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Old 06-20-2021, 06:56 AM   #1561
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Very nice! Cabinets look great and it's good that your client wanted to keep the retro look.
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Old 06-20-2021, 08:26 AM   #1562
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Wow. Another nice finish. What do you consider "good" paint ?

For the benefit of the beginners (and slow learners like me) would you mind also outlining your finishing process ? I did learn something from Ronstars explanation for instance as I wouldn't have thought of wax as a finishing coat over paint.
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Old 06-21-2021, 11:18 AM   #1563
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Finishing is (IMO) the hardest part of woodworking. I would suggest subscribing to a couple of woodworking newsletters that are put out by the various magazines. Wood, Fine Woodworking, and Family Handyman are the ones I currently get. I believe you can get them without subscribing to the magazines. But they regularly have articles about finishing and painting that can be pretty useful.

I'm getting ready to refinish my front door. It's a fiberglass door with a wood grain built into it. I've refinished it 3 or 4 times already, but out here at the shore with the wind and sun nothing holds up very well. I think this time I'm going to use a gel stain, wiping on/off a whole bunch of coats. Then I'll cover it with marine grade polyurethane, again a number of coats. Hopefully it won't end up peeling off as quickly this time.
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Old 06-21-2021, 12:23 PM   #1564
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Started making a Ulu knife a few hours ago. Got everything done except shaping the grip. Letting JB Weld dry before doing the wood shaping.
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Old 06-21-2021, 01:59 PM   #1565
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Wow. Another nice finish. What do you consider "good" paint ?

For the benefit of the beginners (and slow learners like me) would you mind also outlining your finishing process ? I did learn something from Ronstars explanation for instance as I wouldn't have thought of wax as a finishing coat over paint.
So for most cabinet jobs, I've narrowed down to what works well with an inexpensive HPLV sprayer. The fine mist spray really lays down a smooth finish if the paint is less thick. Also, most of what I spray is in the flat to reduce any runs. If I'm not in the flat, I just pay a little more attention to detail.

With that said, one of the best primers I've ever used and almost use exclusively now is Zinsser BIN shellac primer. It is perfect out of the can to spray, totally covers any dark areas completely and only takes 30-45 minutes to dry. Sanding lightly, it's silky smooth. Down side, cleaning requires denatured alcohol. And it is really a permanent product if you get it on you or your clothes. But the final product is worth it. I typically use a separate gun for my primer vs the paint...$45-50 / gal...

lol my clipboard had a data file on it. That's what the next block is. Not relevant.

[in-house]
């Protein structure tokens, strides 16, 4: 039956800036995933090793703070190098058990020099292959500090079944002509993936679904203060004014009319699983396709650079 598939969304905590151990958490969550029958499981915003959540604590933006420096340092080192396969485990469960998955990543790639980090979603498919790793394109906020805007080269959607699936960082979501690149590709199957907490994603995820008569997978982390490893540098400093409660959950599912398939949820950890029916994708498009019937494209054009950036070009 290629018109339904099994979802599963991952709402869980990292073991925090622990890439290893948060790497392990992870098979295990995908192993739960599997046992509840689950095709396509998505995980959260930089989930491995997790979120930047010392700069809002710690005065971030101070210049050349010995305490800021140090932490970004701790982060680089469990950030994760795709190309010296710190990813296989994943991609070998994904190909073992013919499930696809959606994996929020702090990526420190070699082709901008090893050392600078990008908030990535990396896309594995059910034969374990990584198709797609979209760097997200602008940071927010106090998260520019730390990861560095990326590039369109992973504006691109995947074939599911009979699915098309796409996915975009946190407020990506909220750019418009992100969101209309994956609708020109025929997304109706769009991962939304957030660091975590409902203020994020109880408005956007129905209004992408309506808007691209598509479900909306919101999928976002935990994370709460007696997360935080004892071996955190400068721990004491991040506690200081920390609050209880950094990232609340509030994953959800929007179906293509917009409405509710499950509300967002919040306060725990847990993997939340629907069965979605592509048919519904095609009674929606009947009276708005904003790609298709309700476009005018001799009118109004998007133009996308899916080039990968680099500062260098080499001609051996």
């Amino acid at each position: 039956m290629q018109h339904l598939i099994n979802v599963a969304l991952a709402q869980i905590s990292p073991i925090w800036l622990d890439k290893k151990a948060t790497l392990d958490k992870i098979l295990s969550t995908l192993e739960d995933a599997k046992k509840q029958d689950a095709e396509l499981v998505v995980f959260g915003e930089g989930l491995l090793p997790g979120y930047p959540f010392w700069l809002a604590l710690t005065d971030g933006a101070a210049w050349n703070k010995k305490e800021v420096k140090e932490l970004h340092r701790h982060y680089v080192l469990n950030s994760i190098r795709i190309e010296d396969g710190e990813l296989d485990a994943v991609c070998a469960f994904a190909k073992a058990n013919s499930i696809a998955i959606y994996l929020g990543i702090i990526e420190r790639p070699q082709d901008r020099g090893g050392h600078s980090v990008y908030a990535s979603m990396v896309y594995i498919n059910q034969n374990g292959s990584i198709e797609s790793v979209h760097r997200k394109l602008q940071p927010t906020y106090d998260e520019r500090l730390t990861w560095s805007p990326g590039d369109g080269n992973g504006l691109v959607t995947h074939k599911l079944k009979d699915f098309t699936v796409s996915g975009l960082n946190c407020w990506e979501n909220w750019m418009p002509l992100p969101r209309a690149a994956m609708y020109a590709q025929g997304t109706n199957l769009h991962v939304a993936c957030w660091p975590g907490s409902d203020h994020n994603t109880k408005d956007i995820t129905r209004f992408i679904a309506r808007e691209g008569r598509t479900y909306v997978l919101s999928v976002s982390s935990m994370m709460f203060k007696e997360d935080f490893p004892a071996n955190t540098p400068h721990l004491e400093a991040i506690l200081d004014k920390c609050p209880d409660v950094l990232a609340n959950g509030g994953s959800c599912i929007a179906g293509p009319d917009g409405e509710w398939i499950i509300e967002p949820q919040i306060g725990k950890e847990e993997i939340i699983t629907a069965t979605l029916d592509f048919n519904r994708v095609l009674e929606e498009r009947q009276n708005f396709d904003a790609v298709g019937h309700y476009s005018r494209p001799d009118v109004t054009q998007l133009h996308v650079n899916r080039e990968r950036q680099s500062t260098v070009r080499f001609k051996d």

The paint I have come to love to spray is Sherwin Williams Emerald Urethane trim paint. It's $95 / gallon, but you get what you pay for. I have an account that gets it down to $60 / gallon. I can do a complete, average kitchen (doors & exterior boxes) with 1 gallon and 2 coats on everything. I is also less thick and I may put 5-10% warm water to dilute it just a touch, but technically not necessary. It has a warm water & soap cleanup, so easier on cleaning the guns. Also, I spray doors and larger panels in cross patterns. Spray one direction and then perpendicular to that. Otherwise in large panels you may see the "strokes".

There are tons of videos on YouTube for painting. I like Paint life TV, personally. Also, for more on the carpentry side, Bourbon Moth is more interesting to watch and learn from.
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Old 06-21-2021, 02:15 PM   #1566
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With that said, one of the best primers I've ever used and almost use exclusively now is Zinsser BIN shellac primer. It is perfect out of the can to spray, totally covers any dark areas completely and only takes 30-45 minutes to dry. Sanding lightly, it's silky smooth. Down side, cleaning requires denatured alcohol. And it is really a permanent product if you get it on you or your clothes. But the final product is worth it. I typically use a separate gun for my primer vs the paint...$45-50 / gal...

Zinnser BIN shellac primer is the only thing I tried that worked on painting my kitchen cabinets. They are pine with many knots and the shellac primer has not allowed any knots to show thru since I painted them several years ago. It has to be the shellac version. I tried the regular BIN stuff and it did not work . Neither dd the Kilz brand.
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Old 06-21-2021, 02:40 PM   #1567
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Ö.I did learn something from Ronstars explanation for instance as I wouldn't have thought of wax as a finishing coat over paint.

Iíve only used Annie Sloan clear wax as a topcoat over Annie Sloan and Rustoleum chalk paints. Chalk paint needs a protective topcoat. And Iíve used minwax polycrylic as a topcoat for chalk paint also.

Iíve only used chalk paint 3 or 4 times. Most times I use Sherwood Williams pro classic. And I donít use a topcoat over proclassic.

But I use zinsser bin primer on all wood projects that I paint.
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Old 06-21-2021, 04:59 PM   #1568
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I have made many knives through the years. There is nothing fancy about them but use them all the time. All my knives I use in the outdoors I make. I have about 3.5 hours in this one.